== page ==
Interview with Rob McVey lead singer and songwriter of Longview
Interviewed by Elizia Volkmann
When I ring Rob he’s halfway through a day of “doing press” for the re-release of their single “Further” in the board room of Warners. It’s not exactly his natural environment and the strain of being locked in the third ring of corporate purgatory is beginning to tell in his voice. I ask him about the re-release: “Yeah it’s strange because we’re working on the new album and that’s what we’re really concentrating on so it’s strange to be talking about the release of Further, but it’s great because it [this single] has had more radio airplay than we’ve ever had before. It is exciting that it is on the radio so much because it gives us a bigger platform, but it’s not what we’re concentrating on.”
Signed by Warners in 2001 Longview have indeed been a band who have taken the long view on their career, they’ve been hard grafters, honers of their craft fired by their absolute and unshakable love of the art of songwriting. Being evermore lauded over the past year and a tour of America means that they are on the home straight for the fame and success they have worked so hard for but that said, McVey and the band are no longer so hungry for mere commercial success, they are hungry for something quite different. “Before we wanted to be successful, so much and now we feel a lot more philosophical about it all, we’re a lot more laid back about everything. Now all we really want to do is to write music, we’re searching for something really emotional [in our songwriting].
Manchester has been the bands’ creative crucible and indeed they still live there in one of Manchester’s leafy suburbs but they are southerners originally. “I do miss the south sometimes, but coming from Eastly which is the working class end of Winchester it was very much devoid of culture, it was trash culture versus, the non-culture of upper class Winchester and what I liked most about Manchester is its willingness to accommodate art and poetry. It’s easy to find like minded people in Manchester. I would like to live in New York for a year, but yes Manchester is nice, it’s a good place to reflect and watch the world go by. I like that you can stumble around the bars and go late night drinking; well I don’t do that so much, I’m mostly in my flat writing, but [our album] Mercury was about that time in my life, it was about insularity, the industrial side of the city and rainy streets.”
They have already racked up fifteen songs for the new album, I ask him how this differs from Mercury. “We’ve just finished a tour in America and where Mercury was about being in something, the thing I am interested in now is “insignificance”, how small we really are in the grander scheme of things.”
A recurring theme in our conversation is McVey’s search for “something real”. In a society built on media images, internet and mobile connections, McVey searches for real human connections, and is that rare thing in this day and age, a man who yearns for true, sincere emotion. He is also a true lover of music not a Gallagher “fan” seeking to emulate, “I want to hear a real band, who have got something to say. I want a melodic band with some real beauty. I want to hear real music that inspires us with the feeling that got us all into music in the first place.” He cites such a moment as the brief glimmering of The Verve, and the few songs where Oasis got it right. “Right now I think [in Britain] the only bands doing that are Doves and Elbow”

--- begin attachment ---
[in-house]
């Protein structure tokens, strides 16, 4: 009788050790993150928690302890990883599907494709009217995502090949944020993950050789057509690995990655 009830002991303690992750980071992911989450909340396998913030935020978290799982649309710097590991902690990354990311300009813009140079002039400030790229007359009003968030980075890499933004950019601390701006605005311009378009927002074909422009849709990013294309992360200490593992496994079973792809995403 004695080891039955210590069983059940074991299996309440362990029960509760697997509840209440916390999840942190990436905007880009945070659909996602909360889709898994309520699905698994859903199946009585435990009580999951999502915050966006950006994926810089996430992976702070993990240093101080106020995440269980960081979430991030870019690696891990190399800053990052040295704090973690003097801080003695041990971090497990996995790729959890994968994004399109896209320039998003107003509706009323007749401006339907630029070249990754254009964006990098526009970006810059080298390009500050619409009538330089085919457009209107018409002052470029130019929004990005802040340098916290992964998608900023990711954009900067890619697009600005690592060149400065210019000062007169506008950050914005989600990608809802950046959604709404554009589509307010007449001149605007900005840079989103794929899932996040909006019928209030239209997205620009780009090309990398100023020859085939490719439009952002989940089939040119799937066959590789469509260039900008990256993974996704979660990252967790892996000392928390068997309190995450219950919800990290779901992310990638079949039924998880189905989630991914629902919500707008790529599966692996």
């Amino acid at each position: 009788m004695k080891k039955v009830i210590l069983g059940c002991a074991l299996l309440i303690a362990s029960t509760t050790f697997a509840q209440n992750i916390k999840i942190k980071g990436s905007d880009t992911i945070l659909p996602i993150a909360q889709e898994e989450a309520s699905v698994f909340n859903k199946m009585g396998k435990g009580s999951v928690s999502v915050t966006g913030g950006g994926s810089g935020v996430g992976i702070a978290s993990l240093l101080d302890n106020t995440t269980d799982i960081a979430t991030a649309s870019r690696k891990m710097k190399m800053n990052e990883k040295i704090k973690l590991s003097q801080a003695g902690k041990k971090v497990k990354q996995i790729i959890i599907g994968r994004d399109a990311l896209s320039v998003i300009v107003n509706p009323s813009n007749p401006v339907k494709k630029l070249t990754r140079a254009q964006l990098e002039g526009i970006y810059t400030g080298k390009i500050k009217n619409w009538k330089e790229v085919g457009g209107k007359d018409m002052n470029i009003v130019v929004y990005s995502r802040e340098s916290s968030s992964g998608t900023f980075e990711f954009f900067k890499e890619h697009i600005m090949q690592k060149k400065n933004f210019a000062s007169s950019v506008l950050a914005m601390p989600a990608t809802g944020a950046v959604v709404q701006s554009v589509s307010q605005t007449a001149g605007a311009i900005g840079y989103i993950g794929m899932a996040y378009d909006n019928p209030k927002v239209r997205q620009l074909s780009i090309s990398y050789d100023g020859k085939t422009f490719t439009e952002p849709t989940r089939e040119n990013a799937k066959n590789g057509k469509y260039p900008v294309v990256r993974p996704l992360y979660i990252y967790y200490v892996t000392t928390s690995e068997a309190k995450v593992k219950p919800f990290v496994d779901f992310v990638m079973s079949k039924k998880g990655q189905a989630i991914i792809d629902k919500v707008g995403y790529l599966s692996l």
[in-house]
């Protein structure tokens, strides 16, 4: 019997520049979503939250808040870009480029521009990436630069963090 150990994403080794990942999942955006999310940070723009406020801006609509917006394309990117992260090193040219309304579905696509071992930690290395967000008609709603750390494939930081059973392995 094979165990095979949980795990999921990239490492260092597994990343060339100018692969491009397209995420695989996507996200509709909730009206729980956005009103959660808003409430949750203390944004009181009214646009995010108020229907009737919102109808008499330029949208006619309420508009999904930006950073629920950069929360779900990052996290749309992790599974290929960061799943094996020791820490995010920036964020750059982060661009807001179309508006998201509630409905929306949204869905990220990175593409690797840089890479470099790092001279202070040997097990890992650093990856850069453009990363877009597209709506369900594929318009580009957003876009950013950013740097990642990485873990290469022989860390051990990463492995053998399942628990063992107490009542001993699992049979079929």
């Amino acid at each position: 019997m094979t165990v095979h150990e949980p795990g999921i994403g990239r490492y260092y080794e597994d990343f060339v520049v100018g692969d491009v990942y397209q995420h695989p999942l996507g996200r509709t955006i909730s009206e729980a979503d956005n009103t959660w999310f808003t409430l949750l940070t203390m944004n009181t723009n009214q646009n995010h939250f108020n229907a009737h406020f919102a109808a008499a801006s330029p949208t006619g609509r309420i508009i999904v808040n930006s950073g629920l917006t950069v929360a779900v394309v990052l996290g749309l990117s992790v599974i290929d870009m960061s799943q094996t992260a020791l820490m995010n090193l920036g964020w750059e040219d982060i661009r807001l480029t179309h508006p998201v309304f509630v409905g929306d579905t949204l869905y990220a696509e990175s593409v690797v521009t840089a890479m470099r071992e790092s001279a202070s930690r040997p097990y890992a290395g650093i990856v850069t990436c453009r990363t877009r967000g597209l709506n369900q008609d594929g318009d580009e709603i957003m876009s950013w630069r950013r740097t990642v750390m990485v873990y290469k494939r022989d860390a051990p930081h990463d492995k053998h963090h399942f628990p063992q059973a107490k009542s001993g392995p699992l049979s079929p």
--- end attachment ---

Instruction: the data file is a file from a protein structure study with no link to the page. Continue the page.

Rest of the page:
What I think McVey is really talking about is not so much hearing the music that he loves on a stereo but hearing his own music clearly. Composers hear their music, the work is written before a note is written on the page, just the same way photographers have prevision, the picture is taken in the mind not on the celluloid or digital file. McVey’s words speak of a man who is so close to that perfect moment of creation that all artists seek.
“We have been writing the new album since we finished Mercury, we have such a clear vision of what we want to do…” and then he tails off. I know he must be looking around the Warners board room seeing very clearly the thing that is stopping him reaching that goal. The professional hoops he has to jump through, the endless interviews, the travel, the distractions of doing “the business” , that element of fatigue that robs the artist of that climactic experience of union with his private muse.
We’ve been talking about PJ Harvey her ascent and her fondness for unique recording studios, he’s admittedly envious of her control over her creative process, “We’ve signed such a big deal, we feel had to fight to get to do everything our way on Mercury. I really admire the way PJ Harvey makes her work, that is what we want to do.”
Revulsed by the pseuds and phonies that he feels abound in the current music scene, McVey and Longview, walk the road less traveled in their search for the perfect rock song, and talking with McVey I’m surprised that he is only 26, there is something, deeper, more mature, heavier even about him, a colour of wisdom that is rare for his age.
“The rock and roll part of it is what you have got to say, it takes real genius to be in touch with their own generation, in essence to be uncensored, to say it straight. The gift is to say what everyone is feeling and just release it, it is so simplistic but I think about it all the time.”
“Further” is released on Warners 8th August 2005